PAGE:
Which Joe gave his name to ‘sloppy joes’? We look at five interesting sandwiches and their lexical origins.
- ‘you wouldn't understand all them long words anyways’informal or dialect form of anyway
- ‘I thought that was kind of a weird thing to ask of me, but I shrugged and nodded anyways.’
- ‘We have to take a transfer through New York anyways so I can take the plane with you.’
- ‘None of that was going to go on tonight, but I guess it was only right to humor my sister anyways.’
- ‘Your friends will realize it soon that they could not have come with you, not yet anyways.’
- ‘He knew where the room was from earlier, but decided it was better to be polite and ask anyways.’
- ‘Long day ahead of me and yet i'm pulling the stupid night owl thing again anyways.’
- ‘You seem to hate her, anyways, so I don't get why you had to put her up here, of all places.’
- ‘Kyle was the only one who could make me smile or make me laugh, without me faking it, anyways.’
- ‘It will likely take him at least two or three years to get on the same page with the government on missile defense anyways.’
- ‘It's not like any of the party-goers are going to be coming inside of my room anyways.’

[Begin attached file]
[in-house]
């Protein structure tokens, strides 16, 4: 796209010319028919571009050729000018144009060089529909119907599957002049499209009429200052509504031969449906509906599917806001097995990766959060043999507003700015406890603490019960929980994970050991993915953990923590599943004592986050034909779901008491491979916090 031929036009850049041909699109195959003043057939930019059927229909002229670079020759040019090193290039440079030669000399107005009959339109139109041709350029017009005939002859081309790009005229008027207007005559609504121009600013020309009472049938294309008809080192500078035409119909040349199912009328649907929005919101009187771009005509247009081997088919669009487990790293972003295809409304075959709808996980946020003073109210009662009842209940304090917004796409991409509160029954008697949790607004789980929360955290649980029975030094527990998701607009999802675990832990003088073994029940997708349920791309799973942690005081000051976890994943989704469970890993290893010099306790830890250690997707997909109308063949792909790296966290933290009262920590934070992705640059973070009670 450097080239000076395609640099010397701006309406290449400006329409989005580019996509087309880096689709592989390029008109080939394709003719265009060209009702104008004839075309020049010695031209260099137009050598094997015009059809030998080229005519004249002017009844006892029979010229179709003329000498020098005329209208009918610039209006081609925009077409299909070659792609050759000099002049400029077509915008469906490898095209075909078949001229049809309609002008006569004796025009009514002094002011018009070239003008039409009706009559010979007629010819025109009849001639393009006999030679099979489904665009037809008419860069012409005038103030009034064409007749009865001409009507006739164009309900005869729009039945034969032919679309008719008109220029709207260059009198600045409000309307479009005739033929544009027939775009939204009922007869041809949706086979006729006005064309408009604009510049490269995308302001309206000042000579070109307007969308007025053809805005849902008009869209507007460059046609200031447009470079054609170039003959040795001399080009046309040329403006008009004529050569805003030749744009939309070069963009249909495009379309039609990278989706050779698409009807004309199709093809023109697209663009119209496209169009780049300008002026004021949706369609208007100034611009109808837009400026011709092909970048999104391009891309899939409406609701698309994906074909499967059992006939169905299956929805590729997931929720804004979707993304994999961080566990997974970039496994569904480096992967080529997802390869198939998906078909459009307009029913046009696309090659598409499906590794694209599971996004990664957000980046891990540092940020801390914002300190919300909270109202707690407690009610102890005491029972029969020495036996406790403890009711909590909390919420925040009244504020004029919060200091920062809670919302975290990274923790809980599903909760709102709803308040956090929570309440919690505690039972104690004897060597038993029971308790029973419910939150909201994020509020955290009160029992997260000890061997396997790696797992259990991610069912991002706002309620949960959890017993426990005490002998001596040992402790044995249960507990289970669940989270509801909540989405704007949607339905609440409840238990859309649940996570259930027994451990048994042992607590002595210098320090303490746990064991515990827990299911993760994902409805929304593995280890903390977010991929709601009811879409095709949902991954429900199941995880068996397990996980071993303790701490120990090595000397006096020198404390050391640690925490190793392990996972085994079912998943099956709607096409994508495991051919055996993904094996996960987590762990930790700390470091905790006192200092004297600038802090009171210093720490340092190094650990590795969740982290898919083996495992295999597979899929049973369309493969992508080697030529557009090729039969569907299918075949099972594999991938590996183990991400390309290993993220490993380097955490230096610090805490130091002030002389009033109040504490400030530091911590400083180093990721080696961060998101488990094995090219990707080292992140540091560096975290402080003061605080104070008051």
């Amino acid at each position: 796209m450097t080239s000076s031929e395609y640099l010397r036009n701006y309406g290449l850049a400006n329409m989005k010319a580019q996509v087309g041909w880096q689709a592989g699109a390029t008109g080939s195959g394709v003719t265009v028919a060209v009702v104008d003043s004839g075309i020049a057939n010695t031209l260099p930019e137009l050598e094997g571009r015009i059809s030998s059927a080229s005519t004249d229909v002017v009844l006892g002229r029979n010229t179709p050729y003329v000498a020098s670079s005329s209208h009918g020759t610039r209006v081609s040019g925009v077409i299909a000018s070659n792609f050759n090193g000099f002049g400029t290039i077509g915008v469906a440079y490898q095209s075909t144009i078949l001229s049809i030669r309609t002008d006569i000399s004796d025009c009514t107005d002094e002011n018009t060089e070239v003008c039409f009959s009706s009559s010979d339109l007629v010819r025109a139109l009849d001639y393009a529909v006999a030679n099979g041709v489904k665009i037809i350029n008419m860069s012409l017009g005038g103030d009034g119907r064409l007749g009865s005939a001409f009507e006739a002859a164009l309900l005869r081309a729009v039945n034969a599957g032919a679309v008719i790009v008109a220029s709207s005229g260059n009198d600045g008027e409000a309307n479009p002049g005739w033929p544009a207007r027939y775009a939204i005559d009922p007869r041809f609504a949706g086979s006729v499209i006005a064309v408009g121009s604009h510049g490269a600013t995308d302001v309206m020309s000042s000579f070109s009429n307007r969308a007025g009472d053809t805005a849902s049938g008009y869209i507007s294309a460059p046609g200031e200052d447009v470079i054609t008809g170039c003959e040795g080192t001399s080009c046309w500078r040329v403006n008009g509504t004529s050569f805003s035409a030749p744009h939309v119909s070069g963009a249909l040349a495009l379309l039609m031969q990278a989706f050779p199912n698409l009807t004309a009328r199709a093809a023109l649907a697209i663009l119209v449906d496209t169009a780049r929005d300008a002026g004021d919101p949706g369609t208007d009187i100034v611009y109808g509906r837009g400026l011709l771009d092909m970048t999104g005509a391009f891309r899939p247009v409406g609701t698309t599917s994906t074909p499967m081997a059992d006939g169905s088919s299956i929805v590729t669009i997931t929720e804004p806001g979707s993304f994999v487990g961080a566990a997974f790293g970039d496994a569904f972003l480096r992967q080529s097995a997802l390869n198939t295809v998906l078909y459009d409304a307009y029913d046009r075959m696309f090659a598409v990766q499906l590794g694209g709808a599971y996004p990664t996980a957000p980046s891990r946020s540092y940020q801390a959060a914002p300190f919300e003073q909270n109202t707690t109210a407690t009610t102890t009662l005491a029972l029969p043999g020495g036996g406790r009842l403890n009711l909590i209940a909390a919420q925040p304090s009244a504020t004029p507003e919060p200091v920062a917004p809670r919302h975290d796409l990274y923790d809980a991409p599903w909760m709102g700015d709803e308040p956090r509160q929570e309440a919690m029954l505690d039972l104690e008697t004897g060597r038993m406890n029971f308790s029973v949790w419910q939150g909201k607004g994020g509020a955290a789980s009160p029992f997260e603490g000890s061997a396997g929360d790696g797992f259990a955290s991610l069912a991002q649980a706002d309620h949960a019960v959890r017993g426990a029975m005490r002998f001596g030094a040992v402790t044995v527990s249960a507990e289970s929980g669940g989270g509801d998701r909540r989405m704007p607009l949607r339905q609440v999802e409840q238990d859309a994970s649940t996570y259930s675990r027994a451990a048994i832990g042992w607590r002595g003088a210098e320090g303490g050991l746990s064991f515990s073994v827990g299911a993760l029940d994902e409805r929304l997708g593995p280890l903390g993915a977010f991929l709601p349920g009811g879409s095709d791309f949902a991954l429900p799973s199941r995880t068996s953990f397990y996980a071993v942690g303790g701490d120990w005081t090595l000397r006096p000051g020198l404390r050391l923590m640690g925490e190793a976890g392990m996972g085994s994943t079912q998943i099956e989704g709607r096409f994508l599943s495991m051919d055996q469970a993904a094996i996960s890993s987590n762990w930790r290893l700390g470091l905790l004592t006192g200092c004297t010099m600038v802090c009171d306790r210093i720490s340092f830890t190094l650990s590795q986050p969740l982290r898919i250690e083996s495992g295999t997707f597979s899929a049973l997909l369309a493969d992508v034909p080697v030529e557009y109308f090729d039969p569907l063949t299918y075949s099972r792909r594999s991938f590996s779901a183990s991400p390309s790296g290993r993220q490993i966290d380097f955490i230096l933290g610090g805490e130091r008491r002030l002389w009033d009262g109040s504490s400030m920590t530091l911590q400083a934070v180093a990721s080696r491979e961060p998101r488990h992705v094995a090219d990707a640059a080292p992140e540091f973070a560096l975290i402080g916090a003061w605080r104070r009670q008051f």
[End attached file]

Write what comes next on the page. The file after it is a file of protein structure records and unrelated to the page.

- ‘He left his hat at home because he needed a good haircut, and he would have to take it off later anyways.’
- ‘He then realized that they gave no answer, but words did not matter to him anyways.’
- ‘I didn't really mind sitting alone and lunch is almost like a study hall to me anyways.’
- ‘I'm not saying that I'm not going to do this anyways but it's just not as acceptable when you're old.’
- ‘The added weight of Nick weighed the boat down some, and it was hard to row anyways.’
- ‘The two voices, a male and a female, were whispering but the mic picked them up anyways.’
- ‘Adam didn't seem to be listening, he had a dazed look on his face, but he nodded anyways.’
- ‘He decided to get up anyways, better to get an early start then to risk having that dream again.’
- ‘I didn't lock either one of the doors and there's no reason for me to have done it anyways.’
- ‘He's probably just going to go off to college somewhere and forget about me anyways.’
We take a look at several popular, though confusing, punctuation marks.
From Afghanistan to Zimbabwe, discover surprising and intriguing language facts from around the globe.
The definitions of ‘buddy’ and ‘bro’ in the OED have recently been revised. We explore their history and increase in popularity.